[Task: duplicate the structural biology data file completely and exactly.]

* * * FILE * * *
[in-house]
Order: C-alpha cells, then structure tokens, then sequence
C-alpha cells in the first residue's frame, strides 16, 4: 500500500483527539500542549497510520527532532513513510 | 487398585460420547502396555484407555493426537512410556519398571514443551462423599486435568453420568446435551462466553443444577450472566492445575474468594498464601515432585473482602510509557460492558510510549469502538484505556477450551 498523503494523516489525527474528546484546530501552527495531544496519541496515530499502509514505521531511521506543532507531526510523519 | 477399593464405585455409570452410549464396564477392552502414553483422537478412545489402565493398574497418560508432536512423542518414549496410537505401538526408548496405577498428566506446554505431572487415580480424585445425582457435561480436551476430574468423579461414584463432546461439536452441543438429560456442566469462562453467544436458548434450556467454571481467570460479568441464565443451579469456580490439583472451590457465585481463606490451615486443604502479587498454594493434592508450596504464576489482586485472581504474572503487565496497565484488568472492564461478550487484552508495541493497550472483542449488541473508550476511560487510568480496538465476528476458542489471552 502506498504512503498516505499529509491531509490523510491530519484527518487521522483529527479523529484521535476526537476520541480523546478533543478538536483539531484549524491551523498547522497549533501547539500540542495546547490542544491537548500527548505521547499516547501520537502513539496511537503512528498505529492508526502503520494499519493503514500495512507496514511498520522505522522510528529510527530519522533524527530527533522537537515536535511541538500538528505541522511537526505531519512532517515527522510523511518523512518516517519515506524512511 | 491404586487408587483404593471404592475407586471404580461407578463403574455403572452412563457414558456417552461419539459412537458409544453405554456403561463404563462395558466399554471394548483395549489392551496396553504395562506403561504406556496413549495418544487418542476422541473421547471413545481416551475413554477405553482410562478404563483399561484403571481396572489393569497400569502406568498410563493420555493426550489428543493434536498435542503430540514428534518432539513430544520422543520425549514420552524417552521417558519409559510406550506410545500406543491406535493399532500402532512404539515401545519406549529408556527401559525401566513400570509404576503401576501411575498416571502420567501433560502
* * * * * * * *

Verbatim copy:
[in-house]
Order: C-alpha cells, then structure tokens, then sequence
C-alpha cells in the first residue's frame, strides 16, 4: 500500500483527539500542549497510520527532532513513510 | 487398585460420547502396555484407555493426537512410556519398571514443551462423599486435568453420568446435551462466553443444577450472566492445575474468594498464601515432585473482602510509557460492558510510549469502538484505556477450551 498523503494523516489525527474528546484546530501552527495531544496519541496515530499502509514505521531511521506543532507531526510523519 | 477399593464405585455409570452410549464396564477392552502414553483422537478412545489402565493398574497418560508432536512423542518414549496410537505401538526408548496405577498428566506446554505431572487415580480424585445425582457435561480436551476430574468423579461414584463432546461439536452441543438429560456442566469462562453467544436458548434450556467454571481467570460479568441464565443451579469456580490439583472451590457465585481463606490451615486443604502479587498454594493434592508450596504464576489482586485472581504474572503487565496497565484488568472492564461478550487484552508495541493497550472483542449488541473508550476511560487510568480496538465476528476458542489471552 502506498504512503498516505499529509491531509490523510491530519484527518487521522483529527479523529484521535476526537476520541480523546478533543478538536483539531484549524491551523498547522497549533501547539500540542495546547490542544491537548500527548505521547499516547501520537502513539496511537503512528498505529492508526502503520494499519493503514500495512507496514511498520522505522522510528529510527530519522533524527530527533522537537515536535511541538500538528505541522511537526505531519512532517515527522510523511518523512518516517519515506524512511 | 491404586487408587483404593471404592475407586471404580461407578463403574455403572452412563457414558456417552461419539459412537458409544453405554456403561463404563462395558466399554471394548483395549489392551496396553504395562506403561504406556496413549495418544487418542476422541473421547471413545481416551475413554477405553482410562478404563483399561484403571481396572489393569497400569502406568498410563493420555493426550489428543493434536498435542503430540514428534518432539513430544520422543520425549514420552524417552521417558519409559510406550506410545500406543491406535493399532500402532512404539515401545519406549529408556527401559525401566513400570509404576503401576501411575498416571502420567501433560502